The Transfiguration or Our Lord
Commemoration of Saint Valentine, Martyr
February 14, 2010
The Lord be with you
The celebration of the Transfiguration of Our Lord always falls on the Last Sunday after the Epiphany of our Lord. The commemoration of Saint Valentine, Martyr falls on February 14. This year these two days coincide. As the Transfiguration is a major Church Festival, and the commemoration of St Valentine is a minor Church festival, most churches that recognize such things will give scant attention to Valentine. However, if he is totally ignored, the day is in danger of simply becoming a Hallmark Card day, with little thought to the real Valentine.
The name Valentine means “worthy,” and so it is not surprising that there has been more than one individual with the name. Indeed a number of them have figured prominently in Church history. However the man this day is associated with lived in the Third Century. More than enough archeological evidence has been found to confirm the main points of his story, though some detail might be embellished.
Valentine was a physician and priest living in Rome during the rule of Emperor Claudius II. It was illegal to be a Christian or help them. He was caught while marrying a Christian couple. He was arrested and imprisoned. Claudius took a liking to this prisoner – until Valentine made a strategic error: he tried to convert the Emperor – whereupon he was condemned to death. He was beaten with clubs and stoned; when that didn't do it, he was beheaded outside the Flaminian Gate. The year was 270 AD.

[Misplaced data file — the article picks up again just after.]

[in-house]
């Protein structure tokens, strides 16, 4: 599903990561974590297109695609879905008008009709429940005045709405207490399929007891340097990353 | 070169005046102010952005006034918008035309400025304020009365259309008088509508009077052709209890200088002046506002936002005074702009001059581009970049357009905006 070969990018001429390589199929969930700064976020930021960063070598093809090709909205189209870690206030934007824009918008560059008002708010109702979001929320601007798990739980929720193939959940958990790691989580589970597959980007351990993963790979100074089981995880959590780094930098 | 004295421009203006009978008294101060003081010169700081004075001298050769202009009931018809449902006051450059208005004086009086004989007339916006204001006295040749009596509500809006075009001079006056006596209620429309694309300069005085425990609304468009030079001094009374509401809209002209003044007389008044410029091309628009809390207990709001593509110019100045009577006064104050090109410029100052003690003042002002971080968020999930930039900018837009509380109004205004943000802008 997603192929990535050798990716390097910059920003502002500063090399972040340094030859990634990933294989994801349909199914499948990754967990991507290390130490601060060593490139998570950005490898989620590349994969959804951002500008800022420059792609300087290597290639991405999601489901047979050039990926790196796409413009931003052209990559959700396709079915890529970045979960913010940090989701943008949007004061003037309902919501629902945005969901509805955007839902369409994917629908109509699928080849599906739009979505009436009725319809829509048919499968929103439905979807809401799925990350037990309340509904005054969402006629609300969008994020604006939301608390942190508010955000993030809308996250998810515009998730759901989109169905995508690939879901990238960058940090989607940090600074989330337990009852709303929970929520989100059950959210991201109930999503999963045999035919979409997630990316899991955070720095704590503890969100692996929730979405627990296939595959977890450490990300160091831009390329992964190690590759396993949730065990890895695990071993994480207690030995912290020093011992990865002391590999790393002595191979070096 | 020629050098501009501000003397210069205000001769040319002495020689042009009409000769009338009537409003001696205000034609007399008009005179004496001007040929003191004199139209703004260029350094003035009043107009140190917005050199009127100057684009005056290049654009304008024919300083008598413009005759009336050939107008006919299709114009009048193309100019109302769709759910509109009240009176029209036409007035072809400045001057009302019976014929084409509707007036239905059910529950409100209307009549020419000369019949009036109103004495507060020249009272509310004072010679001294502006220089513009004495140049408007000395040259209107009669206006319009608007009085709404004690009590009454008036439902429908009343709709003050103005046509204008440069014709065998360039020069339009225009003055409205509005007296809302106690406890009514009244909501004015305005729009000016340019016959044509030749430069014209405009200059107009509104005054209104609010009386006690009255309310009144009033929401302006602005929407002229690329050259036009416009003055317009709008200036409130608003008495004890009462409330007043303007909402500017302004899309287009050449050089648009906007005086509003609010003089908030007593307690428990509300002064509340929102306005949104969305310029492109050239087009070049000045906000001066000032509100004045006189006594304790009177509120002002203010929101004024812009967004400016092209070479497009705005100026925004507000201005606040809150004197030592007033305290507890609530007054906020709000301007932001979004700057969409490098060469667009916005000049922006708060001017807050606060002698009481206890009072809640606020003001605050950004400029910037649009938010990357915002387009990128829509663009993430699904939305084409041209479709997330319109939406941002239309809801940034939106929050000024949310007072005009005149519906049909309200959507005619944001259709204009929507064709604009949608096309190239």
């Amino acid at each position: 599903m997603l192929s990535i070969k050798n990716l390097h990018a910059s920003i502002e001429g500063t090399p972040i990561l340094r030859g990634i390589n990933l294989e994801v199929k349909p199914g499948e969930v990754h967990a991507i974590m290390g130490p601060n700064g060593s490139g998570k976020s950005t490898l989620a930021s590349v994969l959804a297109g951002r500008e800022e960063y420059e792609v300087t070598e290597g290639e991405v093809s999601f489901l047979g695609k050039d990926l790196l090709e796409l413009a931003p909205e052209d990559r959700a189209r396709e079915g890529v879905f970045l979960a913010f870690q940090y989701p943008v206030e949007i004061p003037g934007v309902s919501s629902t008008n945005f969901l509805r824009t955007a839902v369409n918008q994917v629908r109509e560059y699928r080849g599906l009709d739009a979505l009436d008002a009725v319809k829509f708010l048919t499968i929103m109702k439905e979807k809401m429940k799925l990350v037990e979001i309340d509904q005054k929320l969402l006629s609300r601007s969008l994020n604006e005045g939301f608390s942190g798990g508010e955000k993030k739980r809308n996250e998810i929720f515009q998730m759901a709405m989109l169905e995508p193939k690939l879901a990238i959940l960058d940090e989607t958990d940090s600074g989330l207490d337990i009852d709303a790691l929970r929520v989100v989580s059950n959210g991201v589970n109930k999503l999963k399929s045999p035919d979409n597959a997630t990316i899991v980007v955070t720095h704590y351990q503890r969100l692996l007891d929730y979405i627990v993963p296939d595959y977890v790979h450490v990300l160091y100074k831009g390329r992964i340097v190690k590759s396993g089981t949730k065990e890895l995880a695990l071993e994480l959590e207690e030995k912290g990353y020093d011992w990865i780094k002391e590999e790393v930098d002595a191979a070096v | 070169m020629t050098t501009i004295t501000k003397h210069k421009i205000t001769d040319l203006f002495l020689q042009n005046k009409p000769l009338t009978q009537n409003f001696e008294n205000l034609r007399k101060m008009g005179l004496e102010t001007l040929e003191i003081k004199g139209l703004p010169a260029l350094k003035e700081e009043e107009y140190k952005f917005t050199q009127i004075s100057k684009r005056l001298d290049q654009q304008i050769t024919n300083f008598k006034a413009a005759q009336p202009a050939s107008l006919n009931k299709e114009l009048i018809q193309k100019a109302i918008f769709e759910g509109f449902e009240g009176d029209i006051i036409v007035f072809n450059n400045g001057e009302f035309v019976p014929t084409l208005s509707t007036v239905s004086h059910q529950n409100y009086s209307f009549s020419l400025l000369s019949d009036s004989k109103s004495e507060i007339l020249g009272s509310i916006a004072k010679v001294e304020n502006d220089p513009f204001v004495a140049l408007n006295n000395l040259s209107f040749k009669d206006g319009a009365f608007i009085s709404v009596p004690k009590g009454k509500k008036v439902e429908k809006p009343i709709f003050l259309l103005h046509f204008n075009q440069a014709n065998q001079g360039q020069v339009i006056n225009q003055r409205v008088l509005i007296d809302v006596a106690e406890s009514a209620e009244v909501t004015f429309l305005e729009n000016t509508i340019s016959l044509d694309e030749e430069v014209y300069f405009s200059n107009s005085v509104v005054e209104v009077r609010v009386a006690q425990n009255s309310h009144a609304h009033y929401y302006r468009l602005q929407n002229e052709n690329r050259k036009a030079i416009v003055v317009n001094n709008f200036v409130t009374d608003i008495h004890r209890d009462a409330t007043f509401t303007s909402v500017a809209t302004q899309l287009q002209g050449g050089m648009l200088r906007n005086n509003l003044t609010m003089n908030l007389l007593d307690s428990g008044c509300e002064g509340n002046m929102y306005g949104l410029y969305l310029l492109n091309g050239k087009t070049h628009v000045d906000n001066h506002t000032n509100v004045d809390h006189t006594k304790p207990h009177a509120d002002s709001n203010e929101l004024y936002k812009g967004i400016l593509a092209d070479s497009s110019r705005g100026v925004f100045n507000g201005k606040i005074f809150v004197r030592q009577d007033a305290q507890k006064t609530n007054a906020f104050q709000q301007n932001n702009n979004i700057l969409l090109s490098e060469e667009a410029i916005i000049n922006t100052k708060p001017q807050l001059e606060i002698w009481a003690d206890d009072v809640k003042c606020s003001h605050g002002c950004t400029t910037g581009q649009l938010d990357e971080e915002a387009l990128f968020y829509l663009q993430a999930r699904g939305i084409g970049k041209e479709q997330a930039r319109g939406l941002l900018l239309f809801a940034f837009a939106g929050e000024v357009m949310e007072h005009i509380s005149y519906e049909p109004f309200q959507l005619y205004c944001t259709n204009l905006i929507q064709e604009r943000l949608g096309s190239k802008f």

Tradition suggests that, on the day of his execution, Valentine left a note of encouragement for a child of his jailer written on an irregularly shaped piece of paper. He signed it “From your Valentine.” This greeting became a pattern for millions of written expressions of love and caring that new are the highlight of Valentine’s Day in many nations. Another traditions also claims that Valentine restored the sight of that same child.
Blessings in Christ,
Pastor John Rickert